Okay? Maybe. Actionable? Probably!
The most interesting parts for me are things like how the movie studios are talking about convincing the government to go after Google. There’s a legitimate story here.
Less journalistic is seeing how different Sony is when speaking to the public vs what they say in private. Nobody is surprised that a big company spins things, but to see what the unvarnished truth is, is nice for a change.
Once you discover proof in there that they’re working with the MPAA to pay off legislators and law enforcement to attack internet companies under false pretenses, it’s not just okay, it’s almost an imperative.
Pretty funny to see this on BoingBoing.
Boing Boing doesn’t make any claims to journalism that I’m aware of.
Yes, the public has the right to know.
Other than the fact that Xeni’s bio calls her a “journalist.”
Vultures gonna vult, yo!
Forever categorising every speech act she ever commits to the realm of journalism.
Arseholes: Inept journalistic application of sentence structure!!!
Edit: I created a new topic to discuss this.
You could probably get some really good data about pay by gender for the same job out of that trove.
That’s already come out:
speech, essays and posts providing information regarding to journalism and journalistic ethics, like this one, should be judged as a journalism and held to those standards.
Your comment should then be relegated to dustbin of history, forever lamented as inept and incalculably counter-productive to the discovery inherent in all journalism.
Edit: Hung around for 20 minutes, I’ll check in on you later.
So what’s the standard for when something is journalism, then?
Apparently not when the speaker self-identifies in a publication as a journalist.
And probably not based on whether the outlet publishes journalism (as BB rather clearly believes it does, at least at certain times).
I mean, if it comes down to whether an speaker has identified their specific writing as journalistic or not, then we’re not really in a position where we can many things journalism.
I’ve heard of “Gotcha Journalism” but this “Gotcha Commenting” is new to me. Doesn’t that make us journalists too?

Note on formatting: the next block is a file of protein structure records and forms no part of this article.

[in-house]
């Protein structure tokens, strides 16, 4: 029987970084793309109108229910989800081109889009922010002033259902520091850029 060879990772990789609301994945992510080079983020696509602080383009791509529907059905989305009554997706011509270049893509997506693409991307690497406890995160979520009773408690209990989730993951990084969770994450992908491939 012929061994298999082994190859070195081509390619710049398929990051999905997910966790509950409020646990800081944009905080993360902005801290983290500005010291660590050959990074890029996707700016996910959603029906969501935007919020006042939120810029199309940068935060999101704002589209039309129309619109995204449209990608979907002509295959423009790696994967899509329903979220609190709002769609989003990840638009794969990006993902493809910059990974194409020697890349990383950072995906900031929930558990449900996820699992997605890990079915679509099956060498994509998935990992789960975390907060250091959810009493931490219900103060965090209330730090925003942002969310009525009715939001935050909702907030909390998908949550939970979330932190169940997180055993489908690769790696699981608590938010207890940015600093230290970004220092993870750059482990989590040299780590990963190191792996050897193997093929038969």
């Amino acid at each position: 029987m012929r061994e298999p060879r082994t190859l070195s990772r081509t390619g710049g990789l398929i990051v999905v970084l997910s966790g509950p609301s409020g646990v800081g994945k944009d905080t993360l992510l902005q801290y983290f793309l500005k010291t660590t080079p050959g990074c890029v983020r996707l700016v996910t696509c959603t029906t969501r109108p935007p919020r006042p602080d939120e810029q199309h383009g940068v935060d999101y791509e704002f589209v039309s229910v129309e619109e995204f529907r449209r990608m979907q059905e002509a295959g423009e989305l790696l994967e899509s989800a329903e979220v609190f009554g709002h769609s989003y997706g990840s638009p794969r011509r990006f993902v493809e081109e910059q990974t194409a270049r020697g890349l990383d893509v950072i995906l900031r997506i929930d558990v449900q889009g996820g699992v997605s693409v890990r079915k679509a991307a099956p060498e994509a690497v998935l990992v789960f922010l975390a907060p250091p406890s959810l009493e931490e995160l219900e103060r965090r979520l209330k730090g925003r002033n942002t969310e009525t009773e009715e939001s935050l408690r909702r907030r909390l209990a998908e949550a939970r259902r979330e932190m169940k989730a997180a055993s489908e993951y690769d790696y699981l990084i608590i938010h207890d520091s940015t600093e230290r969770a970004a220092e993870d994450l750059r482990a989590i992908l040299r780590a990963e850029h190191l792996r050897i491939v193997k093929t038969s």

The roles of journalist and blogger are not mutually exclusive.
Blogging about someone else’s take on journalistic ethics need not be conflated with specifcally performing journalism in blogging about it.
Blowhard judgemental arseholes, I can’t help but think, might be a reason Xeni posts so infrequently in the comments on her own blog.
Which is a loss to all of us.
If I remember correctly, BLOG stands for BLennding opinion with OG journalism.
[quote=“miasm, post:17, topic:48397”]
The roles of journalist and blogger are not mutually exclusive.[/quote]
Sure, but you seem to be suggesting that any criticism of BB writers for their use of charged language and hyperbolic headlines is baseless, as they aren’t acting as journalists here (even though the “about” pages describes them as journalists).
It’s also possible BB would get fewer blowhard judgmental assholes if so many of their posts weren’t blowhard judgments against those they consider assholes. Maybe more posts about wonderful things would get more wonderful comments (I imagine the blowhard judgmental asshole commenter quotient is quite low on squeetastic posts).
No, the public does not have a right to know any more than they have a right to know what’s in your inbox. Unlike government information leaks, these are the private details of private people in private conversations, even if some of those private people happen to be incredibly rich. Is there “journalistic value” in the documents? Hell ya! Blogs can get tons of hits, people can learn all sorts of juicy tidbits, and heck even a scandal or two might be uncovered. But hacking is hacking and this is the fruit of a poisonous tree. There is no justification for digging through these details and doing so only encourages the hackers to do it again.